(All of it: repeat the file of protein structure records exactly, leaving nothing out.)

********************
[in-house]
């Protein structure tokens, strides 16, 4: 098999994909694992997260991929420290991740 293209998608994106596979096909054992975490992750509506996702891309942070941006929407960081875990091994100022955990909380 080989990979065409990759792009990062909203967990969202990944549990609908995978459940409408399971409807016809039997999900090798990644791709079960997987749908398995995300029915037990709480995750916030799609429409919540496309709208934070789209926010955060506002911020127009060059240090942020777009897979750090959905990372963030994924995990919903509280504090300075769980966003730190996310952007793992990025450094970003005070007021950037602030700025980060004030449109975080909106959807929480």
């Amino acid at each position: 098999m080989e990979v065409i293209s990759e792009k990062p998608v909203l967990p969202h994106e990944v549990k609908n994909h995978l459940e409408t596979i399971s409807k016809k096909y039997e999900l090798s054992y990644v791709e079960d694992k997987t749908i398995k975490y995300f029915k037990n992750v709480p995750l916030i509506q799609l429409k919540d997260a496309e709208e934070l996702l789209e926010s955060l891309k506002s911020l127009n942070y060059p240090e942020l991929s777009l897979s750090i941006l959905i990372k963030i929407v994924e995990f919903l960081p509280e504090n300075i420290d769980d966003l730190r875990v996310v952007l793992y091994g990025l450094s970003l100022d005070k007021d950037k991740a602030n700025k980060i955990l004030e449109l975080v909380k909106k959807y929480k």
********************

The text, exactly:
[in-house]
């Protein structure tokens, strides 16, 4: 098999994909694992997260991929420290991740 293209998608994106596979096909054992975490992750509506996702891309942070941006929407960081875990091994100022955990909380 080989990979065409990759792009990062909203967990969202990944549990609908995978459940409408399971409807016809039997999900090798990644791709079960997987749908398995995300029915037990709480995750916030799609429409919540496309709208934070789209926010955060506002911020127009060059240090942020777009897979750090959905990372963030994924995990919903509280504090300075769980966003730190996310952007793992990025450094970003005070007021950037602030700025980060004030449109975080909106959807929480």
């Amino acid at each position: 098999m080989e990979v065409i293209s990759e792009k990062p998608v909203l967990p969202h994106e990944v549990k609908n994909h995978l459940e409408t596979i399971s409807k016809k096909y039997e999900l090798s054992y990644v791709e079960d694992k997987t749908i398995k975490y995300f029915k037990n992750v709480p995750l916030i509506q799609l429409k919540d997260a496309e709208e934070l996702l789209e926010s955060l891309k506002s911020l127009n942070y060059p240090e942020l991929s777009l897979s750090i941006l959905i990372k963030i929407v994924e995990f919903l960081p509280e504090n300075i420290d769980d966003l730190r875990v996310v952007l793992y091994g990025l450094s970003l100022d005070k007021d950037k991740a602030n700025k980060i955990l004030e449109l975080v909380k909106k959807y929480k």